Commercial mortgage and multifamily bankers at the Mortgage Bankers Associations' annual convention grappled last week with the issues of rapid consolidation, different ways to increase portfolio investors' liquidity, and the advantages of issuing in the private market - describing a commercial mortgage industry that is "morphing" into something completely different then what it was at its peak in 1997.
In an attempt to describe what will set the standards in the commercial mortgage-backed industry over the next few years, mortgage bankers discussed the impact of strategic tools on the their business, and suggested new bond structures and issuing methods that may have advantages over traditional Wall Street CMBS.
"Are there valuable alternatives to a Wall Street CMBS execution or a direct sale? Yes, there are viable efficient alternatives," said Stuart Salins, senior vice president of Northfield-Ill.-based Newman & Associates, a subsidiary of GMAC Commercial Mortgage that underwrites both structured and non-structured securitizations. "There are innovative private transactions encompassing a variety of structures, including non-rated securitizations, senior subordinated participations sales, and parri passu sales."
According to Salins and several other panelists speaking at a session about the portfolio management of commercial loans, doing a secondary market commercial deal in the private placement market affords the seller/issuer a flexibility that cannot exist in traditional CMBS transactions.
"How many times will a borrower come to a lender and ask for additional money to expand his property?," Salins asked the audience. "In a [typical] securitization, it won't happen; it is restricted under Remic laws and under pooling and servicing transactions. But in a private transaction, we can overcome that and negotiate points like that between the buyer and the seller."
"This market seems to have run out of gas and may be at the point of seizure," added Mark Fisher, vice president of Portland, Ore.-based Standard Mortgage Investors LLC, referring to the need for alternatives to traditional CMBS structures.
Salins' company, Newman & Associates, represents life insurance companies in private commercial mortgage secondary market transactions. Over the past few years, the company has "consummated a couple of billion dollars," Salins said, tailoring the type of structure to the needs of the client.
One of the most popular private CMBS structures is of the "private, non-rated" variety, Salins explained. While it is rather closely akin to traditional CMBS transactions, the private type are not rated. Instead, the investor makes his or her own assessments as to the overall quality and the amount of subordination. Moreover, private securitizations are much smaller than CMBS - Salins has completed deals as small as $75 million. Finally, private securitizations are not multi-tranched, but instead have a simple senior subordinated structure.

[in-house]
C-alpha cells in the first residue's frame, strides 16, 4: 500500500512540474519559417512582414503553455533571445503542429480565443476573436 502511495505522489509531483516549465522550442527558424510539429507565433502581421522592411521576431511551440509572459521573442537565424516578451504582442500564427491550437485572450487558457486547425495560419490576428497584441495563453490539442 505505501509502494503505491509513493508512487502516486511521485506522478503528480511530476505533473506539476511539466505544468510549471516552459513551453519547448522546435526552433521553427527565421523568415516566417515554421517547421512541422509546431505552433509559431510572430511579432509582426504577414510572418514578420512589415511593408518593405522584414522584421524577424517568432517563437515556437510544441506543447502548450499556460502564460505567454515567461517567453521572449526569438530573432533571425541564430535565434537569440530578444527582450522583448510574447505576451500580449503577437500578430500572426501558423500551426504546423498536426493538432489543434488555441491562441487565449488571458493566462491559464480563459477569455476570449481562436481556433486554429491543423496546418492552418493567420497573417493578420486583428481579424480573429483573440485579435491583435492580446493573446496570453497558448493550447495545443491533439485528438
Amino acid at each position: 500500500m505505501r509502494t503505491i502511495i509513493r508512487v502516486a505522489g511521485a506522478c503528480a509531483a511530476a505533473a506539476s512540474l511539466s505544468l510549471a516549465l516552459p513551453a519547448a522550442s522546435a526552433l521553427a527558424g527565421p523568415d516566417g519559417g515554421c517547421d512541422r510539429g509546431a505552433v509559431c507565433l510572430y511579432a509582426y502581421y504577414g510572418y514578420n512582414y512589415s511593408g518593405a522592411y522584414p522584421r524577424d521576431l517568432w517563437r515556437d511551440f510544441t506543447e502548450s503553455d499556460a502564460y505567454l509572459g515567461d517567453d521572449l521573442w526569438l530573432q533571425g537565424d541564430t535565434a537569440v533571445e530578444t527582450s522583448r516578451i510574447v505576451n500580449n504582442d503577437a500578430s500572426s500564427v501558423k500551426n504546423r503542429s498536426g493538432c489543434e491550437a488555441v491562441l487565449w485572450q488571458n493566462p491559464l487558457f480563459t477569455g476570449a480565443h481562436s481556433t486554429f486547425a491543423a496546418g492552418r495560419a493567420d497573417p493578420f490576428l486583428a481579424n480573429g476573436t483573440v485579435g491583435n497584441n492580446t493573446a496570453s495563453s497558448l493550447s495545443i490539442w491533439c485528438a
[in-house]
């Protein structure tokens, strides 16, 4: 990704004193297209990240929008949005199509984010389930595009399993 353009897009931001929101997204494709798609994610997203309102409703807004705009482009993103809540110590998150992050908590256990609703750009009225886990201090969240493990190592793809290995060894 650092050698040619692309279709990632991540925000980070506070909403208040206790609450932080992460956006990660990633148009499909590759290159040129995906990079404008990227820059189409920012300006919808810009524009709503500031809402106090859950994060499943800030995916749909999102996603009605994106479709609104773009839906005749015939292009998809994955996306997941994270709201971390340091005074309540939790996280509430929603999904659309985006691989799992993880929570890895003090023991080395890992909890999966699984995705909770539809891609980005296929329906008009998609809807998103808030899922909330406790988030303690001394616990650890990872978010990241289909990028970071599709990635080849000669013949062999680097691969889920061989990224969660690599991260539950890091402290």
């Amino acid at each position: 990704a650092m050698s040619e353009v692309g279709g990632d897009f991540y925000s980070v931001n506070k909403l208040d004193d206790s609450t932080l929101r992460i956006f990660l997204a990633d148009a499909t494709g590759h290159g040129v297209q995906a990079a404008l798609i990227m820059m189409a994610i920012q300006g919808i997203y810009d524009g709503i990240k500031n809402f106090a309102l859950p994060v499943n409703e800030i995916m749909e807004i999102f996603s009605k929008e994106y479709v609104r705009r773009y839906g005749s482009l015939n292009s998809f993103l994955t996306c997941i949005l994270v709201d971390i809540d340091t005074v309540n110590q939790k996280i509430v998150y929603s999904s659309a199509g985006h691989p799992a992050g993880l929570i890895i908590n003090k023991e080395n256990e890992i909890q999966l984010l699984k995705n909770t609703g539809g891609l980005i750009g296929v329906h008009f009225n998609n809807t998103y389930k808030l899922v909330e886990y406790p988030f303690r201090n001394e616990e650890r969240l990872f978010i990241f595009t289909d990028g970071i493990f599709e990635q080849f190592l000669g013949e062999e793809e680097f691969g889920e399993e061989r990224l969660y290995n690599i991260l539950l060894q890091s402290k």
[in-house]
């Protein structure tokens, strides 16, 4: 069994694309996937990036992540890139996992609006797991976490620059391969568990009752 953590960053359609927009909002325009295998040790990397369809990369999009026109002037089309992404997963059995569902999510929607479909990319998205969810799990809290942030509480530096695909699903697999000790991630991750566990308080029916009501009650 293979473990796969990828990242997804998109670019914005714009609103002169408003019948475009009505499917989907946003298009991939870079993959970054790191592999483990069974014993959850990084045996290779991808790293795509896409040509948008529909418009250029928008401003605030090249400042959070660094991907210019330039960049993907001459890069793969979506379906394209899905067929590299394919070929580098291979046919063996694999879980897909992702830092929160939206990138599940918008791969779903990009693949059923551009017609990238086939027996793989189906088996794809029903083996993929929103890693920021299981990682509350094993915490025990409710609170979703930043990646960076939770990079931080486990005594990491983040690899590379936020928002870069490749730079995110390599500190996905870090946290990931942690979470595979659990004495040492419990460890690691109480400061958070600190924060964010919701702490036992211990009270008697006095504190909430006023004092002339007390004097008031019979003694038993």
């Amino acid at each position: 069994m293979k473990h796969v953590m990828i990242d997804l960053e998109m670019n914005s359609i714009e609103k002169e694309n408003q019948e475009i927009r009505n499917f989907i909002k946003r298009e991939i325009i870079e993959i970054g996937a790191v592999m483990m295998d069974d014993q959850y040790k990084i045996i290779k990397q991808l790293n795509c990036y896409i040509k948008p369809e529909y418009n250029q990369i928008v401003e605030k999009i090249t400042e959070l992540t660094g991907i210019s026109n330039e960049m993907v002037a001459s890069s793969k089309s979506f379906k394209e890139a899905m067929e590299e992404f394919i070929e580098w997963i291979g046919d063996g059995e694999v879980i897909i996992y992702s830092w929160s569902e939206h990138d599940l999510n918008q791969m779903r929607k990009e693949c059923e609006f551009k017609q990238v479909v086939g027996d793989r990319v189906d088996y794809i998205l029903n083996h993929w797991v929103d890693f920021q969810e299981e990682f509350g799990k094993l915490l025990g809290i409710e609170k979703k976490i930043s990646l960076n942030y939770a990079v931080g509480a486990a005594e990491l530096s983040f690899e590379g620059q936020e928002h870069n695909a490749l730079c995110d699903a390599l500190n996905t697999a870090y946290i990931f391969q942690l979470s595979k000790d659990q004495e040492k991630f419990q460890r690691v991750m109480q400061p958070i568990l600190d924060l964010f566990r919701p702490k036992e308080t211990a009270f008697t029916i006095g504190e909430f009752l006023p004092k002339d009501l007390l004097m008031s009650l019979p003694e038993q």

Another one of Salins' favorite alternative structures is the senior subordinated participation sale. In this structure, the transaction is not pooled, but what is sold is the senior and/or subordinated interest in each individual loan that comprises a portfolio.
"When you do a private placement transaction, you can put in many more provisions," Salins added. "It just makes sense."
At a CMBS session exploring the changes in the commercial/multifamily industry over time, panelists predicted continued consolidation in the life insurance industry and the use of securitization to handle diversification needs in order for these companies to actively manage portfolios.
"Back in 1997, the [mortgage] industry was recognizing CMBS as a major force," said Gregory Longoria, the director of Chicago-based FPL Associates. "But now the psychology has changed. Competition is growing for lenders. So, now, we must ask ourselves, What is the right business model for us?'"
"There has been a fallout in the conduit world," added Deborah McAneny, the president of John Hancock Real Estate Finance Inc. in Boston. "There is a lot less business around, and only players with strategic reasons to be in the business are still there."
Kevin Riordan, managing director at Teachers Insurance & Annuity Association, said that only a strong bond between life insurance companies and the Street will improve liquidity in the market and concentrating on loans between $1 million and $3 million.
"The Street is risk-averse," Riordan explained to the audience. "The CMBS vehicle for $1 million to $3 million loans is a good vehicle. The sector is financed out now. Rates are up, and spreads are up; the business will eventually go to the floating market."
Finally, the panel made the point that the focus going forward must be on the borrower and on the relationship between the lender and correspondent: Mortgage bankers must better understand the capital needs of a borrower, and why they are borrowing money.
"This leads to more consolidation in the marketplace," Riordan commented. "The changes are healthy and positive, and good for our industry."